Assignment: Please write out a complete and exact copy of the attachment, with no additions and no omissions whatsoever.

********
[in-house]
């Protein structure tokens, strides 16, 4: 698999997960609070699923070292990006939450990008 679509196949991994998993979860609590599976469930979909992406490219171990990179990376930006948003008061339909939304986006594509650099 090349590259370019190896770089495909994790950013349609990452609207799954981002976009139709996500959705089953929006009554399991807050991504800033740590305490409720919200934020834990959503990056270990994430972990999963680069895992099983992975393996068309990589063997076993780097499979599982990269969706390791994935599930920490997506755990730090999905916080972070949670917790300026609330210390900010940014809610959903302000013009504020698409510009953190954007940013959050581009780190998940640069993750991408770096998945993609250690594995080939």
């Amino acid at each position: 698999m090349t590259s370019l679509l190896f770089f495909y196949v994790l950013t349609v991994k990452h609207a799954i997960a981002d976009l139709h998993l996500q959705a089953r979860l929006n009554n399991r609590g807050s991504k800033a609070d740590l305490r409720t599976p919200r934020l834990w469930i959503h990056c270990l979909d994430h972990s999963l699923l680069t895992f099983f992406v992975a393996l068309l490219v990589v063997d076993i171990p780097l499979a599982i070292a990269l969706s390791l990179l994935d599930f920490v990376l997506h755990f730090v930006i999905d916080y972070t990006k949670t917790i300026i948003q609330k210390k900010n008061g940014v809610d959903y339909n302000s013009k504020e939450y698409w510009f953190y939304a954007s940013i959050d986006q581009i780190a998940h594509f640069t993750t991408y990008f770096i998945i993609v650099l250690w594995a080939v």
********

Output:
[in-house]
């Protein structure tokens, strides 16, 4: 698999997960609070699923070292990006939450990008 679509196949991994998993979860609590599976469930979909992406490219171990990179990376930006948003008061339909939304986006594509650099 090349590259370019190896770089495909994790950013349609990452609207799954981002976009139709996500959705089953929006009554399991807050991504800033740590305490409720919200934020834990959503990056270990994430972990999963680069895992099983992975393996068309990589063997076993780097499979599982990269969706390791994935599930920490997506755990730090999905916080972070949670917790300026609330210390900010940014809610959903302000013009504020698409510009953190954007940013959050581009780190998940640069993750991408770096998945993609250690594995080939």
């Amino acid at each position: 698999m090349t590259s370019l679509l190896f770089f495909y196949v994790l950013t349609v991994k990452h609207a799954i997960a981002d976009l139709h998993l996500q959705a089953r979860l929006n009554n399991r609590g807050s991504k800033a609070d740590l305490r409720t599976p919200r934020l834990w469930i959503h990056c270990l979909d994430h972990s999963l699923l680069t895992f099983f992406v992975a393996l068309l490219v990589v063997d076993i171990p780097l499979a599982i070292a990269l969706s390791l990179l994935d599930f920490v990376l997506h755990f730090v930006i999905d916080y972070t990006k949670t917790i300026i948003q609330k210390k900010n008061g940014v809610d959903y339909n302000s013009k504020e939450y698409w510009f953190y939304a954007s940013i959050d986006q581009i780190a998940h594509f640069t993750t991408y990008f770096i998945i993609v650099l250690w594995a080939v």